Fantasy Football 2012: Top 10 Rookies to Target in Your Draft
It's the most wonderful time of the year—football is back, and with it comes the return of your fantasy league.
While some of us have already had our drafts, others see them on the horizon and are scrambling to figure out whom to take—and when to take them.
When it comes to players making their NFL debuts in 2012, the question is more difficult to answer. These are players who will largely be learning as they go along, and while they may have been studs in college, there's no guarantee they can replicate that success at the next level.
So, whom from the 2012 draft class should you be considering as your draft moves into the middle and later rounds?
Let's take a look.
Coby Fleener, TE, Indianapolis Colts
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There isn't a player on the Colts roster to whom Andrew Luck is more comfortable throwing the ball than Coby Fleener, his tight end at Stanford.
Fleener is a big, talented player who has the ability to remind Colts fans of Dallas Clark in his heyday. When the Colts get into the red zone, Fleener will undoubtedly be one of Luck's primary targets.
He's going in the 11th round or later in most 12-team leagues on ESPN, the 16th tight end off of the board. While fellow rookie Dwayne Allen could steal some of his thunder, Fleener's relationship with Luck cannot be undervalued—and it could push him further up the tight-end rankings as the season wears on.
Stephen Hill, WR, New York Jets
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After Santonio Holmes and Dustin Keller, someone has to catch the ball for Mark Sanchez and the Jets.
Stephen Hill is as good an option as they have in camp and is already slotted to start the season as the second receiver on the team—much to Antonio Cromartie's dismay.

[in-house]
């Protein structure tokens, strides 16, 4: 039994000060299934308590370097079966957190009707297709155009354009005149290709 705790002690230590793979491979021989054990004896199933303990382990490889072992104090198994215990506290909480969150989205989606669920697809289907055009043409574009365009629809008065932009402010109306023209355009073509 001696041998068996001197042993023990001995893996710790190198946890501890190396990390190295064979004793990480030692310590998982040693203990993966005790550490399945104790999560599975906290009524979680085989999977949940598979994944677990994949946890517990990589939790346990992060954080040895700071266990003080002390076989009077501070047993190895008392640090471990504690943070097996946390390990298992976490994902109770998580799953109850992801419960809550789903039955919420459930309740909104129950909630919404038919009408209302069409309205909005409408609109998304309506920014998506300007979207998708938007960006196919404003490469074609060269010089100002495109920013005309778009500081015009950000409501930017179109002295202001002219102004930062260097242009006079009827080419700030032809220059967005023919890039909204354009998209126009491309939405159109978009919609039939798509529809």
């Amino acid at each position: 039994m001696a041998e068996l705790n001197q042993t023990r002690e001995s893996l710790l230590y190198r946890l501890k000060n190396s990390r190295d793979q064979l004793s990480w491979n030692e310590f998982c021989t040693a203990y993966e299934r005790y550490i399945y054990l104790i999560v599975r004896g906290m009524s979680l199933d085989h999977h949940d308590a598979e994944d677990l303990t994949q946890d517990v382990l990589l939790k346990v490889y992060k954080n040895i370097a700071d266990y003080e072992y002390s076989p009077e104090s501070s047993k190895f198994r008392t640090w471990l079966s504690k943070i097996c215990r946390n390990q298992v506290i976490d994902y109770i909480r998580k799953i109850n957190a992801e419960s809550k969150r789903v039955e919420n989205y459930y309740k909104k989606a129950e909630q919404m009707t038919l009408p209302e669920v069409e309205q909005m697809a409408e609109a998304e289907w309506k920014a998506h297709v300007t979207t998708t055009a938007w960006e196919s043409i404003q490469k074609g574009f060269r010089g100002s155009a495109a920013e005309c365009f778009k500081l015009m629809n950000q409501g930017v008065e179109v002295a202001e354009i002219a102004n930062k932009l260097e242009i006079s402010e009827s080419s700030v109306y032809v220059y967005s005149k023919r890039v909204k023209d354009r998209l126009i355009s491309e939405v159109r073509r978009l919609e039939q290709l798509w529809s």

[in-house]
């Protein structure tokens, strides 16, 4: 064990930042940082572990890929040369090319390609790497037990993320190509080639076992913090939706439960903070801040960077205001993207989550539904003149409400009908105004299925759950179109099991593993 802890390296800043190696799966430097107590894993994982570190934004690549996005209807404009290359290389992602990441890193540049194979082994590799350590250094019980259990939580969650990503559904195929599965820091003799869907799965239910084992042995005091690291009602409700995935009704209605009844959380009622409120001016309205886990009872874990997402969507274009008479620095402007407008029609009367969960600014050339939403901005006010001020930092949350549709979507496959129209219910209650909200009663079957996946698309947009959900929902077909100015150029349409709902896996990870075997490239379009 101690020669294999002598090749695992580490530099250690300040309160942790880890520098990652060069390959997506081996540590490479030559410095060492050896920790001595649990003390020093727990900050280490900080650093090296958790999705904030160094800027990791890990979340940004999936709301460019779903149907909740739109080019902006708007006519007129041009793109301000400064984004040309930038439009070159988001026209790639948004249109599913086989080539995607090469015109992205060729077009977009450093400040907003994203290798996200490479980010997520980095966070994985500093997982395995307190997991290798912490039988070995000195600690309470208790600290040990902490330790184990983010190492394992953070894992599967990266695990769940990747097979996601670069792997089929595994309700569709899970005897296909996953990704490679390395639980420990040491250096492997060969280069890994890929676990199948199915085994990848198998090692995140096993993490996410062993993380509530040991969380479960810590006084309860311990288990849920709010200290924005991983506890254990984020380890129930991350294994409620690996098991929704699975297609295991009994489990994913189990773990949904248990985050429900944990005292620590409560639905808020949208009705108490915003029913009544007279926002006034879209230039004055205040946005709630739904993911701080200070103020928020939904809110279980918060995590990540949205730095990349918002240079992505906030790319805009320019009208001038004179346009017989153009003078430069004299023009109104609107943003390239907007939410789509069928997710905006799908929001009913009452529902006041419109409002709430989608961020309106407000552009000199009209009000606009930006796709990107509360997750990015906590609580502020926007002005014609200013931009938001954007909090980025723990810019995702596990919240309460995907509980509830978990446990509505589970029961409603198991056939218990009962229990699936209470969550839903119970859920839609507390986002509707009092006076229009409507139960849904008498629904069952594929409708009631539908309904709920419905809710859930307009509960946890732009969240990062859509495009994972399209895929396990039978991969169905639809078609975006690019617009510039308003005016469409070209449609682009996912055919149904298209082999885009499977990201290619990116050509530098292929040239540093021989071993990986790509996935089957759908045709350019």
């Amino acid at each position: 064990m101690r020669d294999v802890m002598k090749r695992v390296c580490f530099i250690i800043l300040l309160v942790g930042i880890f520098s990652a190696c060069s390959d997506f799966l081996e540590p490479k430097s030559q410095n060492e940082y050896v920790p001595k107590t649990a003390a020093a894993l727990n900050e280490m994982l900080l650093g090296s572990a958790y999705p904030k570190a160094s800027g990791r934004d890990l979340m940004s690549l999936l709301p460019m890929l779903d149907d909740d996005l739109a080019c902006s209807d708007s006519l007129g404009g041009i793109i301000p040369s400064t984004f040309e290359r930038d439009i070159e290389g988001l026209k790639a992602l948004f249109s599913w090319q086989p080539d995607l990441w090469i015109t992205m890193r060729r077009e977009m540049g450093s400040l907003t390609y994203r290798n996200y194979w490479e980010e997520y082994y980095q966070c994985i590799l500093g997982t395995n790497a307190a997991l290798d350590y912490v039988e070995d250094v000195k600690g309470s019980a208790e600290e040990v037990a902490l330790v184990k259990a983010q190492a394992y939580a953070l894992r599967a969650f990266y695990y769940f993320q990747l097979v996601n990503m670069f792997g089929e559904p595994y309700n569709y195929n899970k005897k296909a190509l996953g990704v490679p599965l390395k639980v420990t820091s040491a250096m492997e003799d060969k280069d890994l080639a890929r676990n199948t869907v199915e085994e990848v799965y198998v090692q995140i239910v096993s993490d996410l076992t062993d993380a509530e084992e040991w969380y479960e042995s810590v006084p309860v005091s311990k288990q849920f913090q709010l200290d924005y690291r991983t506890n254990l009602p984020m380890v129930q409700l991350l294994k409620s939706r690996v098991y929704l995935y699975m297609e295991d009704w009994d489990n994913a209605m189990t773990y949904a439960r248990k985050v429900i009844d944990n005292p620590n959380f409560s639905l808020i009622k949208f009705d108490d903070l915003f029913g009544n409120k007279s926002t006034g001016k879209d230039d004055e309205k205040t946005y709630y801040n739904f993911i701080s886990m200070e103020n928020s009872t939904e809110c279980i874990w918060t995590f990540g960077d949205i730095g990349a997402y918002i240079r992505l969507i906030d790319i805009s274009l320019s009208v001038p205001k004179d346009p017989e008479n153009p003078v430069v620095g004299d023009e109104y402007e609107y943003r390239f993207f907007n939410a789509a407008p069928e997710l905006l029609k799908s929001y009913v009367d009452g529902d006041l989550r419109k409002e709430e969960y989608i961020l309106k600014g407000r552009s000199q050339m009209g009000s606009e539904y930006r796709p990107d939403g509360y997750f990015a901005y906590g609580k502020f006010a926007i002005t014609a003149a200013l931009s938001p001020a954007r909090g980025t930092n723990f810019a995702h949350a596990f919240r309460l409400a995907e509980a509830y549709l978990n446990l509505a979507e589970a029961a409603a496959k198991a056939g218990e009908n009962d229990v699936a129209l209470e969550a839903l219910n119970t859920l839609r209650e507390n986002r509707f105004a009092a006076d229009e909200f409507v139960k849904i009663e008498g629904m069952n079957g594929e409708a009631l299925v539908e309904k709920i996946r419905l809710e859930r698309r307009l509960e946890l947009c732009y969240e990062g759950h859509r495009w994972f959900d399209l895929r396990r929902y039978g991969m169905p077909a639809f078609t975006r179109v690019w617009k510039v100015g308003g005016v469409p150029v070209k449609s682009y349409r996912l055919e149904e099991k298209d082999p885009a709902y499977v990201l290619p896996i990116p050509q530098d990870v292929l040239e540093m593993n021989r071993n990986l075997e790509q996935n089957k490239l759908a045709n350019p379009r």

While the Jets don't exactly have a high-powered passing attack, Hill is going to get his touches—and he has the ability to make plays after the catch.
He's gone undrafted in many ESPN leagues, but as a late-round selection, he's worth taking a flier on.
Alshon Jeffery, WR, Chicago Bears
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Sure, the Bears are going to be more of a running team than anything else, and who could blame them with Matt Forte lining up in the backfield?
But Jay Cutler has a powerful arm, and aside from Brandon Marshall, he doesn't have a clear-cut second option. Devin Hester will get his touches, but it's fair to say he's pretty irrelevant when it comes to being a viable starter for your fantasy team at receiver.
While Jeffery might not put up big yardage numbers, at 6'3" he could emerge as a go-to guy in the red zone for Cutler.
He's going in the 12th or 13th round in most 12-team leagues on ESPN, the 59th receiver taken. He has the potential to provide excellent value that late in your draft.
Andrew Luck, QB, Indianapolis Colts
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There's no question that Andrew Luck will be the starting quarterback for the Colts in 2012, and while some have called him the best quarterback prospect they have ever seen, expectations need to be tempered.